Paul is an excellent example of this. Notice how he refers to himself as one of those foreknown, i.e., one of the elect, one whom God had set aside to be his. In the letter to the Galatians, the apostle reminds us that this was done from his mother's womb, so that all through those years of resistance and pharisaical anger at the claims of Jesus, when Paul was persecuting the church and "breathing out threatenings and slaughter" (Acts 9:1 KJV), Paul was, nevertheless, one of the elect. Though he was struggling, he was one whom God inexorably was drawing to himself -- and Paul never forgot that. In every one of his letters he marvels at the grace of God that took him, a blasphemer and persecutor of the church, and drew him to himself, changed his heart, and made him into a new creature in Christ. He is but one example of the many millions of Jews through the centuries who have believed in Christ.
But even that does not exhaust the position of Israel in God's program. Not only do some Jews become Christian, but there are many who remain Jews who, nevertheless, are born again, saved individuals. Paul cites an example from the prophet Elijah:
Don't you know what the Scripture says in the passage about Elijah -- how he appealed to God against Israel: "Lord, they have killed your prophets and torn down your altars; I am the only one left, and they are trying to kill me." And what was God's answer to him? "I have reserved for myself seven thousand who have not bowed the knee to Baal." So too, at the present time there is a remnant chosen by grace. And if by grace, then it is no longer by works; if it were, grace would no longer be grace. (Romans 11:2b-6 NIV)
There was a time in the life of the prophet Elijah when he thought he was the only one left. It was after that tremendous encounter with the priests of Baal, recorded in First Kings 18, when fire came down from heaven and wiped out all the sacrifices. Queen Jezebel mounted a persecution against all the prophets of God, including Elijah, and brought Elijah to the place where he felt that he was the only one left.
Have you ever felt like that? "O Lord, they have all left you. I'm the only one left. I'm the only one who's faithful," (1 Kings 19:10-14). Have you ever felt that way? That was how Elijah felt. But God said, "Elijah, your computer is broken. You only see one left; I see seven thousand who have not yet bowed the knee to Baal. I have kept them from it. I have reserved to myself seven thousand who have not bowed the knee to Baal," (1 Kings 19:18). Elijah, like many of us, made a lot of mistakes:
First, he forgot about man's limited knowledge about any subject. We don't see very clearly; we don't understand all the issues. I do not think there is anything that we know everything about. Therefore our knowledge as to what is happening is always to be taken with a grain of salt. It is never as bad as it looks, no matter how bad it may get in these coming years -- and it may get bad. But it will never be as bad as it looks, because our knowledge does not encompass all the ones who remain faithful. Second, Elijah forgot about God's unlimited power. The situation is never as bad as it looks because God is never as weak as he seems. Sometimes we think that God must have lost the battle, that the powers of darkness are so strong and violent and so in command that God has given up. But when we think that way, we have forgotten what the Scriptures tell us again and again -- that it is the very opposition of the enemy that God is using to bring about his purposes. Never forget that. God cannot lose because he uses the very opposition against him to win. Elijah had no reason to despair. Third, Elijah forgot about life's unmixable principles. If salvation is by grace, then it can't be by works. And if it is by works, then it can't be grace. Grace, you see, is God at work. Works is man at work. The processes of salvation are much less complex than they appear. We think we have to earn our way to heaven. I find this revealed in the thinking of many Christians.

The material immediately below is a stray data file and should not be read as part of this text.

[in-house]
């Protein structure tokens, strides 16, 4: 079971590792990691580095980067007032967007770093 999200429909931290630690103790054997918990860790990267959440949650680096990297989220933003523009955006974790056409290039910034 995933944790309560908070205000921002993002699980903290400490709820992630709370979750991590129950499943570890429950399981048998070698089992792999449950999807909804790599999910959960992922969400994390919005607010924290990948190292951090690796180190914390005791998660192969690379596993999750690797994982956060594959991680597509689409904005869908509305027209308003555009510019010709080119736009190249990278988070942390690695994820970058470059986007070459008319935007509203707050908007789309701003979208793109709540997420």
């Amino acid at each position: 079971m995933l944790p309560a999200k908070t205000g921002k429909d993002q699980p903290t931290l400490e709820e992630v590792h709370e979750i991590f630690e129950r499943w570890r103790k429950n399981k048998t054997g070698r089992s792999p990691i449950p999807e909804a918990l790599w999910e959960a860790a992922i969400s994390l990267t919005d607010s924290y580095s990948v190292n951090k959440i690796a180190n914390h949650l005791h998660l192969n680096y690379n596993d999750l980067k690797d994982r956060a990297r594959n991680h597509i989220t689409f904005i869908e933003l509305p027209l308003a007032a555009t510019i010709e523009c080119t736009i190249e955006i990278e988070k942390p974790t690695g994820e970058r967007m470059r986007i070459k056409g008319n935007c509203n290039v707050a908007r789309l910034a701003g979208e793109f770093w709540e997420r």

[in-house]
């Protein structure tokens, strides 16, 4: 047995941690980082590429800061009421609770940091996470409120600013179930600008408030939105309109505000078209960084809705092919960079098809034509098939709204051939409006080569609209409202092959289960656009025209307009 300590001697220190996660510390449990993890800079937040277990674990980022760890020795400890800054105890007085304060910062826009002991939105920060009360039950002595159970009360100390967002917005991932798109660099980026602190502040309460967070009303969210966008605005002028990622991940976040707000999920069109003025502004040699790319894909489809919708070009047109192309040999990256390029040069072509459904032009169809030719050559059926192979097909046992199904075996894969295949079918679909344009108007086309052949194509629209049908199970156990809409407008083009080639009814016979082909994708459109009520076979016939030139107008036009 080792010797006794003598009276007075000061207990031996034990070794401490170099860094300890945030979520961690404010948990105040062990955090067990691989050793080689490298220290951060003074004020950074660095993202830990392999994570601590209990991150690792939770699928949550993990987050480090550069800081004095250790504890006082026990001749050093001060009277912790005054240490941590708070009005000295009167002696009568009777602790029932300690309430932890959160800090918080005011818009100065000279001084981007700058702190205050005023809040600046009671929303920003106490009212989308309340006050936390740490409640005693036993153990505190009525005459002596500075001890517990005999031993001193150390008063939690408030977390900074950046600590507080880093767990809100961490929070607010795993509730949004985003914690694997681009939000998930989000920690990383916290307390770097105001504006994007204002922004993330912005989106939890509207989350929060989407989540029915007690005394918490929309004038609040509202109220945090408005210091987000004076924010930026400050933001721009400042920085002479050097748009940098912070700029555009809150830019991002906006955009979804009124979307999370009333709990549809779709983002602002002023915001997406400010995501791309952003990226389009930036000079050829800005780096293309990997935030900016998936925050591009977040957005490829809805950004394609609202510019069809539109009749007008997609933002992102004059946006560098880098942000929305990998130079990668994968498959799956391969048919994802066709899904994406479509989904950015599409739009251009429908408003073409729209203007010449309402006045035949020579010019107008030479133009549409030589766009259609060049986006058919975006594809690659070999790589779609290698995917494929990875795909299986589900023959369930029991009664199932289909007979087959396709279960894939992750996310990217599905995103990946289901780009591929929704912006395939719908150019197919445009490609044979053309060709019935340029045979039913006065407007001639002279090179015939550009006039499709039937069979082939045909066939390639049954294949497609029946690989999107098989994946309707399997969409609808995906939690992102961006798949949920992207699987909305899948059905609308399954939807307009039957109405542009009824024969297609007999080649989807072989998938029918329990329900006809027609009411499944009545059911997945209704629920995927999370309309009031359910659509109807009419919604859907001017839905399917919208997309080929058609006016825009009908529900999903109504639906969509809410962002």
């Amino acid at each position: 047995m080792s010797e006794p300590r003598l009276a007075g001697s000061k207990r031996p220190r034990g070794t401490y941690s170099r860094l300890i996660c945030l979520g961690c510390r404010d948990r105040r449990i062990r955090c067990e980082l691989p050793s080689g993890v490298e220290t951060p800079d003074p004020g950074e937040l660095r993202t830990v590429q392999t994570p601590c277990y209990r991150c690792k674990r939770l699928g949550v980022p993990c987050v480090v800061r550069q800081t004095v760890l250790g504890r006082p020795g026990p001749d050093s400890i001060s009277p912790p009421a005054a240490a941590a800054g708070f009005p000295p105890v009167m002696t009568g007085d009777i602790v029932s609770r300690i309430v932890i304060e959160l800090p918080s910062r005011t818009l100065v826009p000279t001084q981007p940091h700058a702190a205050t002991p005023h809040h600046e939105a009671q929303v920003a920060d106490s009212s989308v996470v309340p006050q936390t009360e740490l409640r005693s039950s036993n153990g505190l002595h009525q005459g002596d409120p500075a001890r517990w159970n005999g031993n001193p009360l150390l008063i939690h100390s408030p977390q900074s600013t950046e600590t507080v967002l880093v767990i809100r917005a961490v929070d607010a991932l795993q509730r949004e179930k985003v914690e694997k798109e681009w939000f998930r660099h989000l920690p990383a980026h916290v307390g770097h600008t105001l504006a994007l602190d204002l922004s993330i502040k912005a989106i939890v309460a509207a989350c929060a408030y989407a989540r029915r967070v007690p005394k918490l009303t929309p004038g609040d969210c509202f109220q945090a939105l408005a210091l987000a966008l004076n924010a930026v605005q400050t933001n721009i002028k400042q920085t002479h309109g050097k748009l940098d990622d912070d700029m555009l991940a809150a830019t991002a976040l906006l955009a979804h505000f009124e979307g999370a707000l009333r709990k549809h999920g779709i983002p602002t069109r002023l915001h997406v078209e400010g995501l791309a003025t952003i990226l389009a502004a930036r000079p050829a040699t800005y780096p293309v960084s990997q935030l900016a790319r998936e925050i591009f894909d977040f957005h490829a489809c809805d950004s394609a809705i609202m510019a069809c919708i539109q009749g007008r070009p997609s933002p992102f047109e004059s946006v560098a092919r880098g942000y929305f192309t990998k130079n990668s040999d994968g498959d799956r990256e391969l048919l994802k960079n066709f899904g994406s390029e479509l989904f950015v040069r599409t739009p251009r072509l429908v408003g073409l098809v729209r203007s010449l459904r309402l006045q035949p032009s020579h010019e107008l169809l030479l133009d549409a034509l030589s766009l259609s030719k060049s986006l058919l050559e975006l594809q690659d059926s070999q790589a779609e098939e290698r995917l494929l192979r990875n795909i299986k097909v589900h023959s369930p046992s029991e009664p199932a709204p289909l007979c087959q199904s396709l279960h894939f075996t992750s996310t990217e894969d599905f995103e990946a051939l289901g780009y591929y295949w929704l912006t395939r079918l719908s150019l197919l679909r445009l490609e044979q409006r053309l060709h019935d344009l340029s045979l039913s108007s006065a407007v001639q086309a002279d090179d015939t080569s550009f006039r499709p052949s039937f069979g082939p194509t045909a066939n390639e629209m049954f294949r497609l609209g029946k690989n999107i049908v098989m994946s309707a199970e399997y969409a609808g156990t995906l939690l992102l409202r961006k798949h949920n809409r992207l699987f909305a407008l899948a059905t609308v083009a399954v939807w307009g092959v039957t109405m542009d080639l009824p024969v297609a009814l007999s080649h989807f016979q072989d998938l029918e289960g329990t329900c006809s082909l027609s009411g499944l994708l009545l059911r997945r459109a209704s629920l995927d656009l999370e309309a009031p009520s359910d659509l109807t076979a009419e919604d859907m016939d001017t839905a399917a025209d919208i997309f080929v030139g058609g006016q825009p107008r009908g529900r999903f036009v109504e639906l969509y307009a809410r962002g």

A man said to me the other day, "Why should this happen to me? What have I done that I should have to go through this kind of a trial?" I realized that I had said the same thing not long before. That kind of thinking reveals that I really thought that I had put God in my debt, that I had somehow earned something, and deserved something better from him. Now, that is works, and Paul reminds us here that you cannot mix works and grace. If God is going to call you and save you and deliver you, then it is not going to depend on your works. As James points out, your works will be there if your faith is real, because it is faith that produces works. But the works aren't the saving factor. That is what Elijah forgot.
So there were thousands in Paul's day, and there are thousands of Jews today, who perhaps have never really heard about Jesus. I think there are many Jews today who are earnest, devout, humble souls, trusting in the Old Testament record, who have never really heard anything about Jesus that would make them feel that he really is their Messiah. And yet they have believed what is revealed in the Old Testament about the Messiah. There are probably hundreds of thousands of Jews today who are still faithful believers in the only bit of Christ that they know -- that which is revealed in the Old Testament. At any rate, Paul has made it clear that God is not rejecting individuals out of Israel. And yet the majority are turning away (Verse 7):
What then? What Israel sought so earnestly it did not obtain, but the elect did. The others were hardened, as it is written: